The future of e-commerce

What would an e-commerce platform look like if we designed it with today’s technology?

Javier Toledo
Oct 4, 2016 · 8 min read

For the past four years we’ve been developing all kinds of commerce software, including mobile commerce apps, Magento API extensions, in-store applications, funny legacy software integrations, and everything in between.

It’s interesting that, in spite of the current trend of serverless and microservices architectures and the introduction of modern and faster languages like Go and Swift, more than a half of the e-commerce installed base is built over the classic LAMP stack, featuring monolithic architectures.

At the time of this writing, for instance, Magento is the e-commerce platform with the biggest slice of market share, and there are very big players using it. Thanks to its flexibility and extensibility it can pretty much support any imaginable use case in the e-commerce world. That doesn’t come for free, though: Magento internals are really hard to understand, from both the user and development perspectives, so if the default Magento installation is not enough for you (which is the case for most mid-size+ companies), you’ll invariably need the help of specialized Magento developers and have to rely on third-party extensions and services. In addition, achieving good performance and scaling or upgrading Magento can be really challenging quests for your team.

We’ll save a rundown of the strengths and weaknesses of current e-commerce platforms for another post, though. In this article we’d like to share our vision of how a modern commerce system would look based on our experience in this field, discussions we’ve been having with people all around the world, and a great big dose of imagination.

Our dream commerce system

Most people fail in life not because they aim too high and miss but because they aim too low and hit.

— Les Brown

Microservices architecture

We think that breaking those “macroservices” into smaller ones is especially suitable for the commerce domain, because it can be easily broken into smaller subdomains that have entity by themselves. For example, a typical e-commerce application would have an online storefront, an order management system, and a fulfillment system to optimize deliveries among other subsystems. These three subsystems can usually work independently, and, when they need to communicate, they can work as a chain using the data produced in one module as the input for the next one.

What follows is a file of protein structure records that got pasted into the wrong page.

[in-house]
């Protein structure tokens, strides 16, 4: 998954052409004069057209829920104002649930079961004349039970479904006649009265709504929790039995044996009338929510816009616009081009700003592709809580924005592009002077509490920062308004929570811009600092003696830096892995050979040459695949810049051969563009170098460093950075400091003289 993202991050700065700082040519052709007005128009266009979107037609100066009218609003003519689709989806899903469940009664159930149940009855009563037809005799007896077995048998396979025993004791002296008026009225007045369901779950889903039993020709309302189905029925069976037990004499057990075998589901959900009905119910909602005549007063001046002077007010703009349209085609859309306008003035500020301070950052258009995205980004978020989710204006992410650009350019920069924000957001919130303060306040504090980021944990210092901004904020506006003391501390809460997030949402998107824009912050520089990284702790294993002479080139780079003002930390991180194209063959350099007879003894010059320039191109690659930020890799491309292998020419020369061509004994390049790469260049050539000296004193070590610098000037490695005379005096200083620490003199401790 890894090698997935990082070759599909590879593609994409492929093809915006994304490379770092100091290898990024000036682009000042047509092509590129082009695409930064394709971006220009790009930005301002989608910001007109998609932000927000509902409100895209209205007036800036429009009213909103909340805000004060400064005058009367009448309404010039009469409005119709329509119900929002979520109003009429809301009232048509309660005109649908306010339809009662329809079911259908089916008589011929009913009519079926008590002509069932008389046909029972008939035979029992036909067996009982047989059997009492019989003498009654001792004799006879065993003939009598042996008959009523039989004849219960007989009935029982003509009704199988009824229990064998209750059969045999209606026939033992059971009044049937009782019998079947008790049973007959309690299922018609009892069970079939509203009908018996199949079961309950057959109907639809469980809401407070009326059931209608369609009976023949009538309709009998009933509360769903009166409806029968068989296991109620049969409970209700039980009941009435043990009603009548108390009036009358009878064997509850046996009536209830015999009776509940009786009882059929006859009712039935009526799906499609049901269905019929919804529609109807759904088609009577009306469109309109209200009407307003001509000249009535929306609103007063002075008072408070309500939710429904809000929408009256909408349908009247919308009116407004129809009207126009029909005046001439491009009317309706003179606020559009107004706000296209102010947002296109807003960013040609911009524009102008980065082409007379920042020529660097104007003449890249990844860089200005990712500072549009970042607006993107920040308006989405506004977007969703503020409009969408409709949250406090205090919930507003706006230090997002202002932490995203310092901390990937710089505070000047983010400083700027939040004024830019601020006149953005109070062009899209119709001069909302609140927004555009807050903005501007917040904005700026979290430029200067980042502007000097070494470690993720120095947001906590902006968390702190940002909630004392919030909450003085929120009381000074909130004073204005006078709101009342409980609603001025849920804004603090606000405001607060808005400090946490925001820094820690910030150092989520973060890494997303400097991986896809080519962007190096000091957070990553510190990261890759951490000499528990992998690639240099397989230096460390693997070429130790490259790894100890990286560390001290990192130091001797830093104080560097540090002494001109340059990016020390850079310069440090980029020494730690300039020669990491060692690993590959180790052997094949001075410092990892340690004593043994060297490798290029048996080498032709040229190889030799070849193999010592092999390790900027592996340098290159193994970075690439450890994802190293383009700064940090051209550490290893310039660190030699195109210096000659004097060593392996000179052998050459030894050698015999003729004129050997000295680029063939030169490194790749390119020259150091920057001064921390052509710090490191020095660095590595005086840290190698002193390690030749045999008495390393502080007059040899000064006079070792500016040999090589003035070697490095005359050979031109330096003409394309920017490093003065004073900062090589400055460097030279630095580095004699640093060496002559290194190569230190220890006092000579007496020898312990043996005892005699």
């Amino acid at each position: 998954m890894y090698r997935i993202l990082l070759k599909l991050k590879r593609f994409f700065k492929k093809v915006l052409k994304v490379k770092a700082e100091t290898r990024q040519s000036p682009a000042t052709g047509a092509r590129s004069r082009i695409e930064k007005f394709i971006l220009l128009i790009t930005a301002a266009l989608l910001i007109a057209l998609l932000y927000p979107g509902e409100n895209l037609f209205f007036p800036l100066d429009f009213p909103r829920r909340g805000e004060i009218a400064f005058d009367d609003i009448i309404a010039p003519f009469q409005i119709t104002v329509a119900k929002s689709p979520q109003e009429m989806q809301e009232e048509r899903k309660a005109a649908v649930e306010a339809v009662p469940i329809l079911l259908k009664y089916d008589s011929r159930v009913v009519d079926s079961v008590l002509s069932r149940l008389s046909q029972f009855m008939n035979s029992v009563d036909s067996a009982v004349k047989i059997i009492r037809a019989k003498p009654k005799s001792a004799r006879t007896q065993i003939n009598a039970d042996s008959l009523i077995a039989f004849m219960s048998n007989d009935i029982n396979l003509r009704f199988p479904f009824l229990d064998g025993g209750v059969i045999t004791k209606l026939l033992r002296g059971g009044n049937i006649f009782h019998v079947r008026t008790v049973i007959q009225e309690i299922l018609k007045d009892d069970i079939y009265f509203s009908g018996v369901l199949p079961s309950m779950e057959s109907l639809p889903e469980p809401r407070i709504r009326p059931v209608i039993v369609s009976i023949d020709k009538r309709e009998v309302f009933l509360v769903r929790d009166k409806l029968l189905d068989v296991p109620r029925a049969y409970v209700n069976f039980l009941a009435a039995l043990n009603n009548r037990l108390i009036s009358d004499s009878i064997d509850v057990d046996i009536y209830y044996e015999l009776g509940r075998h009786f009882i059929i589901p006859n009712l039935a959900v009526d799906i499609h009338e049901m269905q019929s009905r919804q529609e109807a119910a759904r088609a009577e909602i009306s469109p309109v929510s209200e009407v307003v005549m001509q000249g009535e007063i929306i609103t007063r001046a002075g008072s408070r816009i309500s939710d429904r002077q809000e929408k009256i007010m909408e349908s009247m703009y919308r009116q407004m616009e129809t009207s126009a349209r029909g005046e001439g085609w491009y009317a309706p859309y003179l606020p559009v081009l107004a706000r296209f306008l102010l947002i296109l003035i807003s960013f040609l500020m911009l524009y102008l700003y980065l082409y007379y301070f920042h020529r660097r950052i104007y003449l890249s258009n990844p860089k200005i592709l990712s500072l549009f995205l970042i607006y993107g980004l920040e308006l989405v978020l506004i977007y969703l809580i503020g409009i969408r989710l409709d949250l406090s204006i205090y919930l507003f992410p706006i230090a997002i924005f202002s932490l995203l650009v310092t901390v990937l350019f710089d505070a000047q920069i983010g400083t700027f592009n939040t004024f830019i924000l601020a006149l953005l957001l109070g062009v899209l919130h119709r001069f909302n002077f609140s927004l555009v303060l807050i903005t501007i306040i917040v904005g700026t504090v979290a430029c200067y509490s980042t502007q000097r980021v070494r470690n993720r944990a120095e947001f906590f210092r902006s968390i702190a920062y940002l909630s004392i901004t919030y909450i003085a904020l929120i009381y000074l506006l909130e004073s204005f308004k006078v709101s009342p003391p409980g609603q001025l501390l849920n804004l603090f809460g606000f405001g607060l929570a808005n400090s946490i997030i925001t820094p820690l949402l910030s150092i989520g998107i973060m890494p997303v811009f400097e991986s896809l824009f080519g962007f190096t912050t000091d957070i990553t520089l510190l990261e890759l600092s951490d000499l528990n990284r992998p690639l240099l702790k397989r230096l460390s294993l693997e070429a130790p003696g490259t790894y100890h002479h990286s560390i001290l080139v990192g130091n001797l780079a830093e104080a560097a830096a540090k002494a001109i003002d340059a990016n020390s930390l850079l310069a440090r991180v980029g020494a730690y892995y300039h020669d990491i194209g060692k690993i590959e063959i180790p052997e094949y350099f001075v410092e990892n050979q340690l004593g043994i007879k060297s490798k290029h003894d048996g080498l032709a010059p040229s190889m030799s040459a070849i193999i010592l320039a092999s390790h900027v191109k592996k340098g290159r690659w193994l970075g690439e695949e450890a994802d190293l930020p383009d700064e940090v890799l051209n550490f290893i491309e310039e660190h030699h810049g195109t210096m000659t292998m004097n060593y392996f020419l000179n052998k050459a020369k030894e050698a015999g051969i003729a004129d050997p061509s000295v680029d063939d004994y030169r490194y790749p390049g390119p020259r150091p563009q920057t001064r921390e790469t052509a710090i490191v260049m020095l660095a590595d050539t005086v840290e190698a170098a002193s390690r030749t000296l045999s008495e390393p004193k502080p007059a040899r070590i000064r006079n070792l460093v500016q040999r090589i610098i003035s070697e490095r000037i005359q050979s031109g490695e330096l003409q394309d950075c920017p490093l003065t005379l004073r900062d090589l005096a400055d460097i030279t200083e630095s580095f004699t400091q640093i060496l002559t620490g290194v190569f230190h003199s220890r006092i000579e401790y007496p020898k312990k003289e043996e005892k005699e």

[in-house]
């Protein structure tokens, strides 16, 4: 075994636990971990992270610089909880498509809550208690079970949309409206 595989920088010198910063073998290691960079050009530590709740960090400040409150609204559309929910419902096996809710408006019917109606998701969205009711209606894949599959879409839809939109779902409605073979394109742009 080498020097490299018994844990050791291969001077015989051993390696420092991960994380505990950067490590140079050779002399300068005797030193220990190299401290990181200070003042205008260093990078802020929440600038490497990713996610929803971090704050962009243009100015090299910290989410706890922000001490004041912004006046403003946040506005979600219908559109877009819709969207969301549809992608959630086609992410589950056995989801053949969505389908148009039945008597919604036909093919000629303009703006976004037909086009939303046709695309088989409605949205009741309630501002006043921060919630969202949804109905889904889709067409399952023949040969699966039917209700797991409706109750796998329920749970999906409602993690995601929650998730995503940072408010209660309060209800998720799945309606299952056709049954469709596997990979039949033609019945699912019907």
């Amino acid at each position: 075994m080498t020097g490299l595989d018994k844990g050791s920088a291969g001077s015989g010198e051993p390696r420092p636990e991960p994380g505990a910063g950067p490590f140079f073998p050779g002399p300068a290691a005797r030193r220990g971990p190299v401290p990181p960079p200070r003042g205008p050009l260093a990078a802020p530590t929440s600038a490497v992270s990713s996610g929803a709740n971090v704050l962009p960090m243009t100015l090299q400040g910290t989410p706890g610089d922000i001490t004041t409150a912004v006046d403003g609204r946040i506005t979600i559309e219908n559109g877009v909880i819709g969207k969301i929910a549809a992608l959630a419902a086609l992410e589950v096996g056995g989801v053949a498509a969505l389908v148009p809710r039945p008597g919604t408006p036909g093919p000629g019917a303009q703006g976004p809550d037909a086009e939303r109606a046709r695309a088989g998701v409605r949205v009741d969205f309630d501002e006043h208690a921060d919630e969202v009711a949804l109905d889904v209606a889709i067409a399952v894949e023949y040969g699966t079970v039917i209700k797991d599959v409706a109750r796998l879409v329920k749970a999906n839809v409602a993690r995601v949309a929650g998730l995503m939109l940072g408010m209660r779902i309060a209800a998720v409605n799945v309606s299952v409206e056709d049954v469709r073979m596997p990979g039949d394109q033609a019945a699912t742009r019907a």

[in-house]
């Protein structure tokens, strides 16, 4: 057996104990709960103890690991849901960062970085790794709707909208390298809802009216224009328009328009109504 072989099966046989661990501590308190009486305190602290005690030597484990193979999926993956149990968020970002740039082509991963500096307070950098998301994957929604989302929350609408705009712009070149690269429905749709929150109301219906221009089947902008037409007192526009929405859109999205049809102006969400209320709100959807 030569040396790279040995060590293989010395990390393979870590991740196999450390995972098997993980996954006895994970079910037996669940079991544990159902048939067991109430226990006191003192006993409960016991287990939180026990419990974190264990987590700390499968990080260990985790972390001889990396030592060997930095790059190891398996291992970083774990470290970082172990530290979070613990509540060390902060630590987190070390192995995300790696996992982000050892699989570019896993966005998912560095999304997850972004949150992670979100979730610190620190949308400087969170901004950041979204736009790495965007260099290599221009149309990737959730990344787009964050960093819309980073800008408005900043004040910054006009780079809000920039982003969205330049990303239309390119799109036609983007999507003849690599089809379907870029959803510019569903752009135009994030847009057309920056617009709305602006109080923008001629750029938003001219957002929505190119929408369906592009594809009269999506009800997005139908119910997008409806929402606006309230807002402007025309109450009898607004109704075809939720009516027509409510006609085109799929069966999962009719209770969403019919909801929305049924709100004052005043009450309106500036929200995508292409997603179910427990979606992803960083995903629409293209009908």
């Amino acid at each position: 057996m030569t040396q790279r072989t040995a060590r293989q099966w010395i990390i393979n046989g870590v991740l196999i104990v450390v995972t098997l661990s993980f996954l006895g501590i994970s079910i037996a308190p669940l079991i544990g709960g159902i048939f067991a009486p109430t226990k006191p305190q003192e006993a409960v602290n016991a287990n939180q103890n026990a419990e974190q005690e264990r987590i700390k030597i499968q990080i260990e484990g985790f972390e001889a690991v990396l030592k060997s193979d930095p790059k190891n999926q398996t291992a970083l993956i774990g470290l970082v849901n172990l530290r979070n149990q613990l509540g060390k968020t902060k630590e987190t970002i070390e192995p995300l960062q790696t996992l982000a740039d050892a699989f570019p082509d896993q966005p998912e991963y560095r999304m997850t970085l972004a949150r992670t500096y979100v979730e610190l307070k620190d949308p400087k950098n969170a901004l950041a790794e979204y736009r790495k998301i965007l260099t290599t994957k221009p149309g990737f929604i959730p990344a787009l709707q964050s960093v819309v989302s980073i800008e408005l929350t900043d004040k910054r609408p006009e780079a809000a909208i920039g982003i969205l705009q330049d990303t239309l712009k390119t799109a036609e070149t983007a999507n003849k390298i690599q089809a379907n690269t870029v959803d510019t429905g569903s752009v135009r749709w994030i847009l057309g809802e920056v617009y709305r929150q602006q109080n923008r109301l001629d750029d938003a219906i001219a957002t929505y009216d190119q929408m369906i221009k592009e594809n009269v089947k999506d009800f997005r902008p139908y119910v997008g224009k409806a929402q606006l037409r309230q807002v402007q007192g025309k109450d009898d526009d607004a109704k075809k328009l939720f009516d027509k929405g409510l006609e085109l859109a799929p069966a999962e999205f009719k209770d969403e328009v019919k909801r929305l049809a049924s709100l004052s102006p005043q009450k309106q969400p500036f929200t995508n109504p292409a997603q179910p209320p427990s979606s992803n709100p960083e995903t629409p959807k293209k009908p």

We also believe that we need to think about the software systems for a commerce company as a whole — there’s too much clunky proprietary closed software in the market that doesn’t play well with others. We think that the industry needs to switch to a more open approach and we are positive that a microservices approach would be a catalyst for a progressive change in that direction, where businesses would be able to keep using their current systems and progressively replace some of their functionalities as simpler modules are developed.

Splitting the main submodules of commerce applications into microservices could yield many benefits:

  • Smaller, decoupled and domain-focused systems are easier to maintain than a huge, monolithic and generalist codebase.
  • The subsystems can be deployed and scaled independently, so you could have a lot of machines dedicated to the high-traffic storefront and just a few for your warehouse operations. You can also update one service without the risk of affecting the others.
  • The system is easier to extend and customize. Well known APIs between services can be used to create new modules or replace existing ones, without the other modules even noticing. Those APIs make them also easier to integrate with other systems.
  • The system becomes independent of a specific technology, so you can use whichever technology best suits each specific problem.

Event-Driven; Reactive!

One of the hardest challenges we’ve found in commerce systems is keeping everything in sync and consolidated among all the systems in the company. Every company is unique, with ERPs, online catalogs, or point of sale software, all of them customized for the company’s very specific needs and all using a wide range of third-party services and extensions. It’s not surprising that it’s almost impossible to find solutions that work right out of the box.